We have two rather old AirPort Expresses (G) catching AirPlay in the kitchen and living room.
Software: the Heavies
The most important software for Mac users is iTunes, and its most underrated feature is Home Sharing. This is the highway that moves music and movies from Mac to Mac. The coup de grâce is its ability to automatically import newly purchased content. My Pro is instructed to do this for all music. If I buy an album while on the MacBook Air or Mac mini, it will eventually migrate over to the Pro. The Mac mini does this with all movies and TV shows. Home Share. Believe it.
As I said earlier, iPhoto and Aperture reside on the MacBook Pro. If we are on vacation with the Air, I simply create a new Aperture library for importing and minor editing. Then, import that library into the main one on the Pro when I get home. There is an excellent post on using a satellite MacBook Air for Aperture at Aperture Expert. Oh, I use Aperture for my own photography; iPhoto for storing pictures I get from friends' cameras.
Dropbox is where I store all my documents and current projects. Its LAN syncing is a huge benefit over the MobileMe iDisk as well as its speed and conflict resolver. Has anyone not heard of Dropbox?
MobileMe handles my contact, calendar, and bookmark syncing. iDisk is used for archiving various digital keepsakes and I hardly use it anymore since diving into Dropbox.
Hazel + CleanMyMac make sure I don't have messy folders and old files. I also have a Dropbox + Hazel + Automator concoction I use for moving small files back and forth from Mac to Mac. Dropbox's LAN syncing makes this incredibly fast. I'll have to do another writeup on the details of this.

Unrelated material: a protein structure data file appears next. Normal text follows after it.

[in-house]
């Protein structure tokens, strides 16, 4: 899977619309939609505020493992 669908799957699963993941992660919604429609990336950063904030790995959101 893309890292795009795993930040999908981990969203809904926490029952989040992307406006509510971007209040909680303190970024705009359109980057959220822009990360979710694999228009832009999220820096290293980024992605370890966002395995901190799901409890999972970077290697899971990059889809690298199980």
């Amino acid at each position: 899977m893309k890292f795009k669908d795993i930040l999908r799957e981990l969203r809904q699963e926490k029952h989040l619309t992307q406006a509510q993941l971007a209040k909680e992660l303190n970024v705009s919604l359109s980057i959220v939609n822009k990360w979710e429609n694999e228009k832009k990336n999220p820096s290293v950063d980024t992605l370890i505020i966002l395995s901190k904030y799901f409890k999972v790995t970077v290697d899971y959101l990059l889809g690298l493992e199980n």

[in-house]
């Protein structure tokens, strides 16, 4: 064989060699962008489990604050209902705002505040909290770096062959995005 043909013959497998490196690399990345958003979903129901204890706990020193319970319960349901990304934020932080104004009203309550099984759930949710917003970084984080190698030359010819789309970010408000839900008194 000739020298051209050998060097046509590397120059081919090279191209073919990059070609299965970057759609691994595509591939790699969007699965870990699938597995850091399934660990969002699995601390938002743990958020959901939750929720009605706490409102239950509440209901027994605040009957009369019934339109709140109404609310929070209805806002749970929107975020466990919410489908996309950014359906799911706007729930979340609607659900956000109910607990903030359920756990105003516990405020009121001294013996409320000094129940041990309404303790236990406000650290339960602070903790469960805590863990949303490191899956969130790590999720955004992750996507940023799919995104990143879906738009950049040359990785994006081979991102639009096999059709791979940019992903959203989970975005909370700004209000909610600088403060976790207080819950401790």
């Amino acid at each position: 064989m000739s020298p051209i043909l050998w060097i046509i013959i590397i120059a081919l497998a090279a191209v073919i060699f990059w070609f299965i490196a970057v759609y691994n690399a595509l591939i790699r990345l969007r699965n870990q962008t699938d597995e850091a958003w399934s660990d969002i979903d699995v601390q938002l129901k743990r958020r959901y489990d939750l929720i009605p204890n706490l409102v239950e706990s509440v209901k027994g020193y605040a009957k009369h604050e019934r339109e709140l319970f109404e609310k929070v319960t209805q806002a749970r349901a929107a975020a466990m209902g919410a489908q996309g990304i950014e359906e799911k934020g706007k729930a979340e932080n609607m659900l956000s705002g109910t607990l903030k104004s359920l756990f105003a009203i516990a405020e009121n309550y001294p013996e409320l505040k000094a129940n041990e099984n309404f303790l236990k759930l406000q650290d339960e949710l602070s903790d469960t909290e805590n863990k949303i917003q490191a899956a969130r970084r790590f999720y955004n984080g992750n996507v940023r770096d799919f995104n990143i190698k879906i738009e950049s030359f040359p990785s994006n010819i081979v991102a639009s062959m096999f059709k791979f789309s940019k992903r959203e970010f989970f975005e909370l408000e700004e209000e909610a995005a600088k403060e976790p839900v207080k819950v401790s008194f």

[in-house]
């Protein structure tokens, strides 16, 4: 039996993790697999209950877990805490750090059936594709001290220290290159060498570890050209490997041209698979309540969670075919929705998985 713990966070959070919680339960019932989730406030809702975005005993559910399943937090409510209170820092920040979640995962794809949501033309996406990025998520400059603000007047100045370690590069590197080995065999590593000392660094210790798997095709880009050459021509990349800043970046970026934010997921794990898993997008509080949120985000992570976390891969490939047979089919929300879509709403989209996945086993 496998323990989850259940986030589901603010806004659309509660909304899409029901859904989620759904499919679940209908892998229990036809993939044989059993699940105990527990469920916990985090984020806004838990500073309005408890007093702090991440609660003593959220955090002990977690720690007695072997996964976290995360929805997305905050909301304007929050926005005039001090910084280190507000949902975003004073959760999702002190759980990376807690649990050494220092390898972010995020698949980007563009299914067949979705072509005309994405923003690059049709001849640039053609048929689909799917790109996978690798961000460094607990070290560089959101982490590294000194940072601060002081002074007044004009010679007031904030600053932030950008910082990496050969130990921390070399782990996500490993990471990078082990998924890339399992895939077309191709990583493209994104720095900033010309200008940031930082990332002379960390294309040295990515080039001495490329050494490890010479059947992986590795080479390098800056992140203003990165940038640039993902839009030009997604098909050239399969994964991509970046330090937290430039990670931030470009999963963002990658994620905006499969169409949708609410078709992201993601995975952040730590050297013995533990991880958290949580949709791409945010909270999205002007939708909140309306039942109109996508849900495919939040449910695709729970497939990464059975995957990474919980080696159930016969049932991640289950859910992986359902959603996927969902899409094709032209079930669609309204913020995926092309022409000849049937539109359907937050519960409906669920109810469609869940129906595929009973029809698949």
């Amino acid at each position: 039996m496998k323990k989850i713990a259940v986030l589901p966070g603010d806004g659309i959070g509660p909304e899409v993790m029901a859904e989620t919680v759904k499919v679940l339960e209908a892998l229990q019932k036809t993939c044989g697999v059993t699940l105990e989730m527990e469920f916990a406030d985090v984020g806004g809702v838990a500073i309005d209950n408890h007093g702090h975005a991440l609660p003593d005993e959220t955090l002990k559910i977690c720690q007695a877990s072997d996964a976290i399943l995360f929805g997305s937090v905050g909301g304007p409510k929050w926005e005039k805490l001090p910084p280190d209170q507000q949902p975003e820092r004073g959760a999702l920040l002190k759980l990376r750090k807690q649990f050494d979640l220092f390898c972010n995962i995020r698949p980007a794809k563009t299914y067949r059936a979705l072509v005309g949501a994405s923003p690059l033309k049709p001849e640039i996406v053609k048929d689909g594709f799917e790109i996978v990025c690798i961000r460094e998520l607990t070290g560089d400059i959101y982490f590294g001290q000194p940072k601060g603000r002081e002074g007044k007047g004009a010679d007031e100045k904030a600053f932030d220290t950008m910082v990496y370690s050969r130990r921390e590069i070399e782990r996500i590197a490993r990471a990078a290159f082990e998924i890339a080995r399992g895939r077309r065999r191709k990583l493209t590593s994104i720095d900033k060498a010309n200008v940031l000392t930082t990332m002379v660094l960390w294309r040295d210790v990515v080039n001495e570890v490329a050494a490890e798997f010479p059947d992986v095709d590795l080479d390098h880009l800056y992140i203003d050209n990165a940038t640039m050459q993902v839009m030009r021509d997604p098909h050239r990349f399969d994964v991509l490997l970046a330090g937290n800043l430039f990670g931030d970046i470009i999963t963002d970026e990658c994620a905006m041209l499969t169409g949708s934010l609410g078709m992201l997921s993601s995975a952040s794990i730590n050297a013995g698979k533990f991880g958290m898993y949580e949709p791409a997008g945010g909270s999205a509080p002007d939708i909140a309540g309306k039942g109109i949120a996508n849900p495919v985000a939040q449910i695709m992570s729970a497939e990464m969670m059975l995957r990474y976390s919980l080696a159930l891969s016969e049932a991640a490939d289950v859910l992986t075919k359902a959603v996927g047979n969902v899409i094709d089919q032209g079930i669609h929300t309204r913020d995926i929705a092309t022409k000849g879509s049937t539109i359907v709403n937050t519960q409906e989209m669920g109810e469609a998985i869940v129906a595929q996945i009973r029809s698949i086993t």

The Mac Instructor
Seven months ago, I left Apple Retail (I'm the guy in the yellow shirt) and started my own business. I go to people's homes and teach them how to use their Apple gear. Now that I have the MacBook Air, it will usually come with me in case I need to look up a file or demo software. If I'm doing a presentation, teaching iMovie, or simply in need of FireWire, I'll bring the MacBook Pro. Regardless of the trip, I'll bring my Triage Portable Hard Drive. If you've ever been to the Genius Bar for a Mac appointment, you've probably seen the guys pull out one of these. It is a drive partitioned into every install disk since Tiger. It also has a bootable "Triage" partition with various utilities and installers. It accompanies me to every appointment and comes in handy quite a bit. Daylite is my CRM software, iWeb is how I build my website (embarassing, I know!), DrawIt is my attempt to do drawerings, and Square is how I take payments.
When in student mode, I use my Macs for writing, studying, and research. Accordance is my Bible software, Evernote is my file cabinet for handouts & scans, Pages is my word processor, Bean is my notepad, and Mental Case is my flashcard app. All files are synced (and therefore backed up) via Dropbox, which should be installed on every student's Mac. You've probably assumed that it's the MacBook Air that comes to class. That's a good assumption. ;-)
I could easily see myself selling the MacBook Pro, moving its iTunes library to the Mac mini, and using the Air as my primary computer. As I mentioned before, the iPad can also be ditched, leaving me with Air, iPhone, and mini. But alas, Molly needs a laptop for writing and research. I'm not one to intentionally create marital strife, so I won't be selling a MacBook anytime soon.
To quote Frank Chimero, "You should either be bored or dead by now." Seriously, thank you for reading this far. If you're still hungry, head over here: